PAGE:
A visit to the La Jolla Historical Society (LJHS) exhibit “Belle Baranceanu: The La Jolla Murals,” on display June 10-Sept. 3 at Wisteria Cottage, is the closest an art-lover can get to wandering into La Jolla High School’s then-auditorium in 1940 while Belle Baranceanu was painting “The Seven Arts” mural, her final commission through the Federal government’s New Deal projects.
Baranceanu’s masterpiece, painted over a proscenium arch that framed the school stage, was demolished along with the auditorium in 1975 due to concerns regarding its resistance to a seismic event. Exhibit curator Jennifer Hernández explained, “She painted (the mural) on canvas and before she even started, the canvas was adhered to the proscenium arch around the stage, and because it was part of the wall, there was no way to get it off.”
The artist painted two murals in La Jolla, which were government funded, as the country recovered from the Great Depression — La Jolla High’s “The Seven Arts” and the La Jolla Post Office’s “Scenic View of the Village,” which remains today covering a side wall in the lobby.
For Hernández, who holds a Ph.D. in history, the interest in Baranceanu was related to this historic context. “I used Baranceanu to talk about the social history of Great Depression in San Diego. I thought she made a great case study as someone whose career was saved by the New Deal, in a time when artists were not getting a lot of work.”
The idea for the exhibition was sparked when San Diego attorney John Howard donated the real-size draft panels where Baranceanu sketched out “The Seven Arts.”
“We wanted to explore the development of these two murals (‘The Seven Arts’ and ‘Scenic View of The Village’) that are in this community and put some of this material on exhibit for the first time,” LJHS executive director Heath Fox told La Jolla Light.
“We’re looking forward to this exhibit. We think it’s going to resonate with the community quite a bit because almost everyone who has been in La Jolla for any time in their lives has been in the Post Office and has seen the mural that’s still there, and there are many people who went to La Jolla High and remember ‘The Seven Arts’ mural when it was there.”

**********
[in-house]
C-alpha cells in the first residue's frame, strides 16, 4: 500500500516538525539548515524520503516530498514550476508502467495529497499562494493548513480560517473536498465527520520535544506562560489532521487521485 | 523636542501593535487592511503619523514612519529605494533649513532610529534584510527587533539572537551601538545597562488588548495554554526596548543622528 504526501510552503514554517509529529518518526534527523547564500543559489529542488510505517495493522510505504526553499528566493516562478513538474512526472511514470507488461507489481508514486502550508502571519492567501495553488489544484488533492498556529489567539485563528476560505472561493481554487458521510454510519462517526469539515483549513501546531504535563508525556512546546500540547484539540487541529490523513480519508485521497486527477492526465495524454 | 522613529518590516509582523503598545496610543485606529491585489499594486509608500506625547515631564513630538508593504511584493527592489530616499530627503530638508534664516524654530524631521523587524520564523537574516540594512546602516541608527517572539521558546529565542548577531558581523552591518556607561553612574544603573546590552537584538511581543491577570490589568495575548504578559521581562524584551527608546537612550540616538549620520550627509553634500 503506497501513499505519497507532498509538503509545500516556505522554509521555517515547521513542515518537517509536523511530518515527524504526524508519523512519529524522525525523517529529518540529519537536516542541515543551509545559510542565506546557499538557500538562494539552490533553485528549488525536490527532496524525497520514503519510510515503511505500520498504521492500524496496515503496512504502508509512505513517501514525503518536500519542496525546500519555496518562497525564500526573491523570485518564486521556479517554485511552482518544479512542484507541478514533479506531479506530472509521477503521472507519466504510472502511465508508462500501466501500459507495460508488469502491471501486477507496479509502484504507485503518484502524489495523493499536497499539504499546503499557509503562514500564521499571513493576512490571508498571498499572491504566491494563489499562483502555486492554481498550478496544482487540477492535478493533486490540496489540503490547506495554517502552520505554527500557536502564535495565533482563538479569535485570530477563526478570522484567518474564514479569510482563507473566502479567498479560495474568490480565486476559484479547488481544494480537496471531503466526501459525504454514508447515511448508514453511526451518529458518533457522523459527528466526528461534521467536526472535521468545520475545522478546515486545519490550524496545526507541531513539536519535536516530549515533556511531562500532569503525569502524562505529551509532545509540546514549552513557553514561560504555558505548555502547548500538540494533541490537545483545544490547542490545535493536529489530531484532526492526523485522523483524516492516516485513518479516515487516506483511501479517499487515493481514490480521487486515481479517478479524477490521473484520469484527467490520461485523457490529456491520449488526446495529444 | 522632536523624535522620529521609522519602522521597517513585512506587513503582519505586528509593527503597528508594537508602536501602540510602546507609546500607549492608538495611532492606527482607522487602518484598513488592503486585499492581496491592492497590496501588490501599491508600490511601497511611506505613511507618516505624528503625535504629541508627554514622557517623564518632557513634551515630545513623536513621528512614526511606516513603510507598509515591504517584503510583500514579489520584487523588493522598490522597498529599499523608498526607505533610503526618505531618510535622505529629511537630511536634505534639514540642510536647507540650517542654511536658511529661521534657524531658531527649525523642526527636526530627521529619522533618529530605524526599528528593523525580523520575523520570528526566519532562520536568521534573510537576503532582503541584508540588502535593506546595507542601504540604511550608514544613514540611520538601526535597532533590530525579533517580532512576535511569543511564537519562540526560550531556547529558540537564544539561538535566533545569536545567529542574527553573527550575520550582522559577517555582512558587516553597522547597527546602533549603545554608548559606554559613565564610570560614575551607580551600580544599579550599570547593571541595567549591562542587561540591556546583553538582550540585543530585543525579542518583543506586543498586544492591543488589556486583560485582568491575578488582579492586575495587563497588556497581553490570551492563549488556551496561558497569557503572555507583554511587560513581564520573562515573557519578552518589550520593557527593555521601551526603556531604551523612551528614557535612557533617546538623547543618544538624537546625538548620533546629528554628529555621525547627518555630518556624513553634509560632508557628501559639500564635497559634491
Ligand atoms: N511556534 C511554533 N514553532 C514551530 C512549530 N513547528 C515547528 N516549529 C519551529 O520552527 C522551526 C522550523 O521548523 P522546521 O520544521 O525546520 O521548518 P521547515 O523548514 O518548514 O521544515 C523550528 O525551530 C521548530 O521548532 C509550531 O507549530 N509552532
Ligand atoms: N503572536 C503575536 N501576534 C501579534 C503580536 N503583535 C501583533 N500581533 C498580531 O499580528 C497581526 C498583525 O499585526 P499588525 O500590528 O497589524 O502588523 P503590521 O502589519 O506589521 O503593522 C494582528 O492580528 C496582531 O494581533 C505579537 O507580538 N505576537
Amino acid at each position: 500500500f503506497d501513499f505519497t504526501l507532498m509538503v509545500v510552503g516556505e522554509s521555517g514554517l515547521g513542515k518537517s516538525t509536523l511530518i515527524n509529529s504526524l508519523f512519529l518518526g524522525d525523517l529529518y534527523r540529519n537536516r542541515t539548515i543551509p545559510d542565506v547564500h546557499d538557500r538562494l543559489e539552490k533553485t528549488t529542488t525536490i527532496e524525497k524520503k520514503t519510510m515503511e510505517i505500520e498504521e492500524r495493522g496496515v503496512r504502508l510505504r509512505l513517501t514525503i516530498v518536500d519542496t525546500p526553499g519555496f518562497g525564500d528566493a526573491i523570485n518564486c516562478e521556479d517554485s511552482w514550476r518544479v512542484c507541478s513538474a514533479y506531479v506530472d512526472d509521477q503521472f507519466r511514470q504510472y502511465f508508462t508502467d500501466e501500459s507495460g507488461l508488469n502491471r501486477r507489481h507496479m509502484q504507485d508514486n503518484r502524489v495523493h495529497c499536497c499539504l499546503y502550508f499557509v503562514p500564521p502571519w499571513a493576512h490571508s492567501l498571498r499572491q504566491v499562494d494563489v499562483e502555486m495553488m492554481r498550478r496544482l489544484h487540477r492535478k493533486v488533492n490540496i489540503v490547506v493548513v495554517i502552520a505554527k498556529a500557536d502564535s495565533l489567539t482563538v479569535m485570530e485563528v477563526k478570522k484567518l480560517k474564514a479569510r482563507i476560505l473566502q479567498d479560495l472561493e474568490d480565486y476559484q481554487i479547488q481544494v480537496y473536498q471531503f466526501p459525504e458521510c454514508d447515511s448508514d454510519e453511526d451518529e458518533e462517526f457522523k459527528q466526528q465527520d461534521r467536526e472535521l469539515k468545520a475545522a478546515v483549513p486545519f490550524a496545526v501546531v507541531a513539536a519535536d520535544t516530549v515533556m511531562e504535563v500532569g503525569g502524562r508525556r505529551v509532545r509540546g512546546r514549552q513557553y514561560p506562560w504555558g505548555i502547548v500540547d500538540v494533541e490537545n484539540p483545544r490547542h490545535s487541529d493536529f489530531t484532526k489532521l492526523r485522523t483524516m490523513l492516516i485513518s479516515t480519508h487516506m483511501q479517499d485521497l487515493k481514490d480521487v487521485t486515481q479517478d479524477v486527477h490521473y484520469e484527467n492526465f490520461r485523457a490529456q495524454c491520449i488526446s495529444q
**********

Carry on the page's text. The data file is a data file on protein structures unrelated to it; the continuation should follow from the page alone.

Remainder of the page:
The donated mural sketches, known as “cartoons,” are the full scale context preliminary drawings “that Baranceanu did use in the execution of the mural itself,” Fox said. Before they could be exhibited, the panels had to go through restoration, and Balboa Art Conservation Center paper conservation chief director Janet Ruggles was the right woman for the job.
“The biggest challenge was that they are big,” she told the Light. “We had to find a space large enough in the lobby where we could actually unroll the panels (to document them with pictures).” Ruggles said the biggest panel is 17 feet long (the original dimensions of “The Seven Arts” were 36 feet high by 41 feet wide).
Ruggles related that one of the surprising things about the panels was that the artist had cut out the hands in all the drawings and then taped them back on, which she made sure was noticeable to the public visiting the exhibit. “My job is to conserve the original and protect what’s there and what happened to it,” she said, implying the changes and mistakes on the panels were important and gave context to the artistic process.
The drawings underwent an intensive process of restoration, which is documented in the exhibit. LJHS archivist Michael Mishler told the Light that when they first received the panels “there were pieces coming off of them.”
The artist was born 1902 in Chicago, Illinois, where she also attended art school. “In the 1920s and ’30s the Art Institute in Chicago was mecca for artists,” Hernández began, “I believe if she had stayed in Chicago, it would have been harder for her to survive as an artist … the competition was fierce.”
Baranceanu moved to California where she was able to land several New Deal contracts to paint murals for the Government, two of them in La Jolla. “She really set herself apart in San Diego as being a very talented artist compared to the small community of artists who were already here,” Hernández opined.
For Hernández, Baranceanu’s style is very “unique,” a combination of cubism and American regionalism. “I think she dabbled more in abstract art than a lot of artists did in the ‘30s,” she added.
“Her contribution is that she not only provided these wonderful murals, but she had roots in education and especially with ‘The Seven Arts,’ she used her art to teach people,” she said. The Seven Arts featured in the mural are (from left to right): literature, theatre, dance, music, painting, sculpture and architecture.
Some of the figures are based on famous images of the time, such as sculptor Donal Hord with his “Guardian of Water,” a sculpture from the same era that remains in front of the San Diego County Building on North Harbor Drive.
IF YOU GO: “Belle Baranceanu: The La Jolla Murals” will be on display June 10-Sept. 3 at Wisteria Cottage, 780 Prospect St. Hours: Thursday-Sunday noon-4 p.m. Free. (858) 459-5335. lajollahistory.org